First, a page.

Buildings and Landscapes

February 3, 2009

The 60 or so submissions for this year's Library Design Showcase. The beginning of February also means the beginning of Facilities season at AL. The Library Design Showcase in the April issue is one of the largest individual articles of the year, and with the deadline for submissions passing yesterday, the bulk of the work on this end starts now. AL editors and designers will meet soon to select the projects and the photos that will be included in the showcase; from there, it's a relatively straightforward process of pulling as much information about each project as possible into a few sentences. In addition to the print Facilities issue, we are also planning a second AL digital supplement, the better to showcase your success stories. Of course, the library building itself isn't the only part of a new building or renovation project. Retired librarian Gary Huggens recently wrote with the suggestion that we incorporate more coverage of library gardens and landscapes. "Since I am now a landscape designer who is especially interested in creating wildlife habitat and sustainability in landscapes, I thought this kind of news (and pictures) would be a wonderful thing for AL to collect from libraries nationwide to share with everyone in the profession. It would help transplant ideas from one library to many other libraries, and help to promote better environmental stewardship by libraries in their communities and on their own turf, so to speak." In last year's showcase, there were a few mentions of interesting landscape features, and many of the external photographs naturally showed some of the green spaces around the libraries. But the lawns and gardens were never the focus. So from there, I ask you: Should they be? Are you interested in reading more about library landscapes, gardens, and wildlife habitats? And if so, what do you want to see? I'd also welcome hearing your successes or lessons learned, either in comments or by e-mail to I'll start it off with one bit of advice from Huggens: "I'd imagine that even in these budget-strapped times most libraries could count on volunteers and local plant centers or nurseries to give their landscapes a boost with native plants and sustainable approaches, which save money and time."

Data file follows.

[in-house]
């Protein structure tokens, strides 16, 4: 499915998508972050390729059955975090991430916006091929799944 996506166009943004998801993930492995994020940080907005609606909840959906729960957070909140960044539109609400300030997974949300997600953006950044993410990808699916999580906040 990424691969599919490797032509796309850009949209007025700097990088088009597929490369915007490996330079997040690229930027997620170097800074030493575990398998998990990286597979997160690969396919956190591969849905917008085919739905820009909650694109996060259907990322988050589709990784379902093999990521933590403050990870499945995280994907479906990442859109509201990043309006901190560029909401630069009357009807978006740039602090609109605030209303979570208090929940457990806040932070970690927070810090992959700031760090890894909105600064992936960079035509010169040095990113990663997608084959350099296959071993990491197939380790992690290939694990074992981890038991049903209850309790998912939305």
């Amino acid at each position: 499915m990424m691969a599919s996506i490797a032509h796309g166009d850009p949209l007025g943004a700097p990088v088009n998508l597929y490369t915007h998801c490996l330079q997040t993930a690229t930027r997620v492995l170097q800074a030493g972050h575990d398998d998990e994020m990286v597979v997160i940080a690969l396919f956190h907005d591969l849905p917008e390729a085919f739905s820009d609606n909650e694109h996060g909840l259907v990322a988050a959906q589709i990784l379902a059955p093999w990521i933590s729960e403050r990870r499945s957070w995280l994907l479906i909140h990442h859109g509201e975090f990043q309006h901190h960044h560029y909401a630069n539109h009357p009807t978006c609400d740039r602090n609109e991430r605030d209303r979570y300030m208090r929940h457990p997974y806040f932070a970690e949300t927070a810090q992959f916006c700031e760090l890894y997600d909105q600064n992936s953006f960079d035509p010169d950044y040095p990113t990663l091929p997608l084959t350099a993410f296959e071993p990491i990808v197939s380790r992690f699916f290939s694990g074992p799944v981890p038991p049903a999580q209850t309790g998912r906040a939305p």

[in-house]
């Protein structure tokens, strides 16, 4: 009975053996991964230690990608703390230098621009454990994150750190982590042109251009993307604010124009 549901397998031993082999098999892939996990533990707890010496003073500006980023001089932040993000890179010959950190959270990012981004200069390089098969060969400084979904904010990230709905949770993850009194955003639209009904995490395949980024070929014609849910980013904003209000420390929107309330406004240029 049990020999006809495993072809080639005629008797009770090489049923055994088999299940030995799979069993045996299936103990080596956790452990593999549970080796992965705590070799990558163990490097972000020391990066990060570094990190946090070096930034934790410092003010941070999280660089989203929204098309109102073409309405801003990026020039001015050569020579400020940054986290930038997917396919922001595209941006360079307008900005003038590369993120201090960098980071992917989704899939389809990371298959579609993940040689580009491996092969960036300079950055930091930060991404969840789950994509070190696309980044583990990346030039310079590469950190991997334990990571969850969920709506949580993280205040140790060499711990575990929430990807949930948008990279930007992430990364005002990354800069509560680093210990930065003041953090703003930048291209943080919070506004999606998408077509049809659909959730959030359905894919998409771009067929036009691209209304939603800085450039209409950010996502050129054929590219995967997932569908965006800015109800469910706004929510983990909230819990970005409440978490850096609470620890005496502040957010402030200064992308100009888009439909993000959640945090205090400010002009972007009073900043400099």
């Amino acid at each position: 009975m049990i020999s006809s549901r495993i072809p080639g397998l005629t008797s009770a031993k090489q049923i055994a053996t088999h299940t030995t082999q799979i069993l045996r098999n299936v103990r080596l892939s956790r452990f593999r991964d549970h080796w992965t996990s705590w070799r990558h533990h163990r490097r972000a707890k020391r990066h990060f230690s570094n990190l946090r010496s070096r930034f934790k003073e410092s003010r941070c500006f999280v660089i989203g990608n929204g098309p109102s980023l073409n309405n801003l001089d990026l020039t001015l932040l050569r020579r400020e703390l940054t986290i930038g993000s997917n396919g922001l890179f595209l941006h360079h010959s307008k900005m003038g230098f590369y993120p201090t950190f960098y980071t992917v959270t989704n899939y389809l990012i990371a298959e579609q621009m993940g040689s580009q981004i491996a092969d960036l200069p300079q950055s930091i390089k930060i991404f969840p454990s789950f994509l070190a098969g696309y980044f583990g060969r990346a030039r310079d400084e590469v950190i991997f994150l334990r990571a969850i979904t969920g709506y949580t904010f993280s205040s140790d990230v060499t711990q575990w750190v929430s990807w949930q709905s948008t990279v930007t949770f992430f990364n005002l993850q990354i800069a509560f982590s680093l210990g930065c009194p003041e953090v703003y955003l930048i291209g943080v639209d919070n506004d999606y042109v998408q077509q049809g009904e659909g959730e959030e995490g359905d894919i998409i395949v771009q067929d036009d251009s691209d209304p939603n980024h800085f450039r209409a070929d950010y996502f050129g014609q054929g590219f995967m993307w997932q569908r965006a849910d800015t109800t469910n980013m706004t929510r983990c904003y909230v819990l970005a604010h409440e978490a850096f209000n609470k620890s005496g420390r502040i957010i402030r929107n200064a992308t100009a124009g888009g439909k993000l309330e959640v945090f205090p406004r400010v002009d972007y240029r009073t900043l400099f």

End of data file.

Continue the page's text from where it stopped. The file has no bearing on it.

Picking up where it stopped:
Ingrid Law interview

Just one day before winning a Newbery Honor for her book "Savvy," author Ingrid Law sat down with Booklist and spoke about the origin of the term, how she wanted to write a book about magic without the word "magic," talking to children about their own secret powers, and the how librarians inspire her. Bonus: Law also gives us a sneak peak of her next book, a sequel to "Savvy."